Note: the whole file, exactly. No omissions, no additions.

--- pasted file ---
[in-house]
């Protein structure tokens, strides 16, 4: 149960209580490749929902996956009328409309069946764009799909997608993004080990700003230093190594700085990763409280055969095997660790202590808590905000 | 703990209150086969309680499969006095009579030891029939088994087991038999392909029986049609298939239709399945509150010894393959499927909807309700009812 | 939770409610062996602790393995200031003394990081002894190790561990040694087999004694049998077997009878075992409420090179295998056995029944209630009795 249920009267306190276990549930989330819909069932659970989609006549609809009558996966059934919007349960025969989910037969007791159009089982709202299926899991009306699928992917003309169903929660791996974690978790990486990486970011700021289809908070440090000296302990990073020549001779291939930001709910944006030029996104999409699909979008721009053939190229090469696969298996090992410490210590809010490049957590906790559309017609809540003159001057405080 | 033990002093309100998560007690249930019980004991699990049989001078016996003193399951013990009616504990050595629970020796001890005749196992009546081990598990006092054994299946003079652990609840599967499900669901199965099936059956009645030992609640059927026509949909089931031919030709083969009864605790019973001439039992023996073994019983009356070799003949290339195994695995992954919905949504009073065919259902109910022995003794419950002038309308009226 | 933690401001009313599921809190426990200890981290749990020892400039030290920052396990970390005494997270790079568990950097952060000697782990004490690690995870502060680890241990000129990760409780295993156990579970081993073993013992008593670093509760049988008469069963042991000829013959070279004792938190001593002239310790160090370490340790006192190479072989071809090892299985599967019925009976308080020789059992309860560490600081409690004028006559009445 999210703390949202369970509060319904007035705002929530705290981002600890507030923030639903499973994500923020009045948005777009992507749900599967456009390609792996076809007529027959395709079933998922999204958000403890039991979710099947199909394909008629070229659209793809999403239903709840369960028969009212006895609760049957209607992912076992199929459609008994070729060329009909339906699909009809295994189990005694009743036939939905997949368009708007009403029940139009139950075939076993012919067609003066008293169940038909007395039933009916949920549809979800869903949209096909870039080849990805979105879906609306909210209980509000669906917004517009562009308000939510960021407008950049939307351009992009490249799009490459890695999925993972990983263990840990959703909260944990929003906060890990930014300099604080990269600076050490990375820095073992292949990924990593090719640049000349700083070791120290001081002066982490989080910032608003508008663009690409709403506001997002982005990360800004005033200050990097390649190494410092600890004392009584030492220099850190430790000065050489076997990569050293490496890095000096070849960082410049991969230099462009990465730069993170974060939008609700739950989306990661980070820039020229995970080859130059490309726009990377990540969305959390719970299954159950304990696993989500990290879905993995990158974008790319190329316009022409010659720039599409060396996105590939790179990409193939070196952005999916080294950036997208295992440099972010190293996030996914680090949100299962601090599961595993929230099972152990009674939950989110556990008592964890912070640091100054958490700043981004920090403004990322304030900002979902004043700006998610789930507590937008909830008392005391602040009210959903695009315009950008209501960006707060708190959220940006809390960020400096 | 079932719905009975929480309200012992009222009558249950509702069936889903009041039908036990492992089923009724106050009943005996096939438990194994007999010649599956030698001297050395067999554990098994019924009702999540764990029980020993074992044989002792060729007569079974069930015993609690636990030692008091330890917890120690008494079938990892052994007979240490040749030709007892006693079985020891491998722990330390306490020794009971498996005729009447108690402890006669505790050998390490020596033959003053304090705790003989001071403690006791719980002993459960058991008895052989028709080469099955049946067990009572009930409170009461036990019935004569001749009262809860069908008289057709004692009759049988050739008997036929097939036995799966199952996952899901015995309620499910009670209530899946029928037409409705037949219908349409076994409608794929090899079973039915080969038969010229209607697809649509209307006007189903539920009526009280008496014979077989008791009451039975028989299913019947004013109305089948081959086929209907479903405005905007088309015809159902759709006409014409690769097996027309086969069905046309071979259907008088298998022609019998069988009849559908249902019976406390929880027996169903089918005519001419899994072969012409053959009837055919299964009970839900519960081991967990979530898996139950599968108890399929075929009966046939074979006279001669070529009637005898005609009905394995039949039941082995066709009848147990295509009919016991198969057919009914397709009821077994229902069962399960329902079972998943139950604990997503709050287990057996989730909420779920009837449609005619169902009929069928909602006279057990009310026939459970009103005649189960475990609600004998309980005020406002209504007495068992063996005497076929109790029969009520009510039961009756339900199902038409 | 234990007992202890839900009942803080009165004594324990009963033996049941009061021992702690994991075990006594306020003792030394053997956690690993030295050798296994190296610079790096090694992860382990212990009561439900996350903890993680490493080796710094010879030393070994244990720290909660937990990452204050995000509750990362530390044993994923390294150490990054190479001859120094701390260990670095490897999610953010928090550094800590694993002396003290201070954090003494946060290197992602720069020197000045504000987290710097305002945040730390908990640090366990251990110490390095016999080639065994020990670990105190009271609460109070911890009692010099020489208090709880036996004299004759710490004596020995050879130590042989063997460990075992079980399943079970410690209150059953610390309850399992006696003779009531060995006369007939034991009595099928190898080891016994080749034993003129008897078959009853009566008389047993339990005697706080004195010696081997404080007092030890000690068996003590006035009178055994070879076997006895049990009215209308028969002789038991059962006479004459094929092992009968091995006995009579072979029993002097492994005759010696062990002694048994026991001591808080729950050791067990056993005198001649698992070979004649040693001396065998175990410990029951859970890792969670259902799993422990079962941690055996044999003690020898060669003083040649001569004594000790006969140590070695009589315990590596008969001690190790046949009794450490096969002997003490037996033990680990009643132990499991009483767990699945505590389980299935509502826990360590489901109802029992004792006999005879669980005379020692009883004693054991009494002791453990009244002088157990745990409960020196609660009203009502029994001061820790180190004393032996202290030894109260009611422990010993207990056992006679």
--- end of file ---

[in-house]
């Protein structure tokens, strides 16, 4: 149960209580490749929902996956009328409309069946764009799909997608993004080990700003230093190594700085990763409280055969095997660790202590808590905000 | 703990209150086969309680499969006095009579030891029939088994087991038999392909029986049609298939239709399945509150010894393959499927909807309700009812 | 939770409610062996602790393995200031003394990081002894190790561990040694087999004694049998077997009878075992409420090179295998056995029944209630009795 249920009267306190276990549930989330819909069932659970989609006549609809009558996966059934919007349960025969989910037969007791159009089982709202299926899991009306699928992917003309169903929660791996974690978790990486990486970011700021289809908070440090000296302990990073020549001779291939930001709910944006030029996104999409699909979008721009053939190229090469696969298996090992410490210590809010490049957590906790559309017609809540003159001057405080 | 033990002093309100998560007690249930019980004991699990049989001078016996003193399951013990009616504990050595629970020796001890005749196992009546081990598990006092054994299946003079652990609840599967499900669901199965099936059956009645030992609640059927026509949909089931031919030709083969009864605790019973001439039992023996073994019983009356070799003949290339195994695995992954919905949504009073065919259902109910022995003794419950002038309308009226 | 933690401001009313599921809190426990200890981290749990020892400039030290920052396990970390005494997270790079568990950097952060000697782990004490690690995870502060680890241990000129990760409780295993156990579970081993073993013992008593670093509760049988008469069963042991000829013959070279004792938190001593002239310790160090370490340790006192190479072989071809090892299985599967019925009976308080020789059992309860560490600081409690004028006559009445 999210703390949202369970509060319904007035705002929530705290981002600890507030923030639903499973994500923020009045948005777009992507749900599967456009390609792996076809007529027959395709079933998922999204958000403890039991979710099947199909394909008629070229659209793809999403239903709840369960028969009212006895609760049957209607992912076992199929459609008994070729060329009909339906699909009809295994189990005694009743036939939905997949368009708007009403029940139009139950075939076993012919067609003066008293169940038909007395039933009916949920549809979800869903949209096909870039080849990805979105879906609306909210209980509000669906917004517009562009308000939510960021407008950049939307351009992009490249799009490459890695999925993972990983263990840990959703909260944990929003906060890990930014300099604080990269600076050490990375820095073992292949990924990593090719640049000349700083070791120290001081002066982490989080910032608003508008663009690409709403506001997002982005990360800004005033200050990097390649190494410092600890004392009584030492220099850190430790000065050489076997990569050293490496890095000096070849960082410049991969230099462009990465730069993170974060939008609700739950989306990661980070820039020229995970080859130059490309726009990377990540969305959390719970299954159950304990696993989500990290879905993995990158974008790319190329316009022409010659720039599409060396996105590939790179990409193939070196952005999916080294950036997208295992440099972010190293996030996914680090949100299962601090599961595993929230099972152990009674939950989110556990008592964890912070640091100054958490700043981004920090403004990322304030900002979902004043700006998610789930507590937008909830008392005391602040009210959903695009315009950008209501960006707060708190959220940006809390960020400096 | 079932719905009975929480309200012992009222009558249950509702069936889903009041039908036990492992089923009724106050009943005996096939438990194994007999010649599956030698001297050395067999554990098994019924009702999540764990029980020993074992044989002792060729007569079974069930015993609690636990030692008091330890917890120690008494079938990892052994007979240490040749030709007892006693079985020891491998722990330390306490020794009971498996005729009447108690402890006669505790050998390490020596033959003053304090705790003989001071403690006791719980002993459960058991008895052989028709080469099955049946067990009572009930409170009461036990019935004569001749009262809860069908008289057709004692009759049988050739008997036929097939036995799966199952996952899901015995309620499910009670209530899946029928037409409705037949219908349409076994409608794929090899079973039915080969038969010229209607697809649509209307006007189903539920009526009280008496014979077989008791009451039975028989299913019947004013109305089948081959086929209907479903405005905007088309015809159902759709006409014409690769097996027309086969069905046309071979259907008088298998022609019998069988009849559908249902019976406390929880027996169903089918005519001419899994072969012409053959009837055919299964009970839900519960081991967990979530898996139950599968108890399929075929009966046939074979006279001669070529009637005898005609009905394995039949039941082995066709009848147990295509009919016991198969057919009914397709009821077994229902069962399960329902079972998943139950604990997503709050287990057996989730909420779920009837449609005619169902009929069928909602006279057990009310026939459970009103005649189960475990609600004998309980005020406002209504007495068992063996005497076929109790029969009520009510039961009756339900199902038409 | 234990007992202890839900009942803080009165004594324990009963033996049941009061021992702690994991075990006594306020003792030394053997956690690993030295050798296994190296610079790096090694992860382990212990009561439900996350903890993680490493080796710094010879030393070994244990720290909660937990990452204050995000509750990362530390044993994923390294150490990054190479001859120094701390260990670095490897999610953010928090550094800590694993002396003290201070954090003494946060290197992602720069020197000045504000987290710097305002945040730390908990640090366990251990110490390095016999080639065994020990670990105190009271609460109070911890009692010099020489208090709880036996004299004759710490004596020995050879130590042989063997460990075992079980399943079970410690209150059953610390309850399992006696003779009531060995006369007939034991009595099928190898080891016994080749034993003129008897078959009853009566008389047993339990005697706080004195010696081997404080007092030890000690068996003590006035009178055994070879076997006895049990009215209308028969002789038991059962006479004459094929092992009968091995006995009579072979029993002097492994005759010696062990002694048994026991001591808080729950050791067990056993005198001649698992070979004649040693001396065998175990410990029951859970890792969670259902799993422990079962941690055996044999003690020898060669003083040649001569004594000790006969140590070695009589315990590596008969001690190790046949009794450490096969002997003490037996033990680990009643132990499991009483767990699945505590389980299935509502826990360590489901109802029992004792006999005879669980005379020692009883004693054991009494002791453990009244002088157990745990409960020196609660009203009502029994001061820790180190004393032996202290030894109260009611422990010993207990056992006679």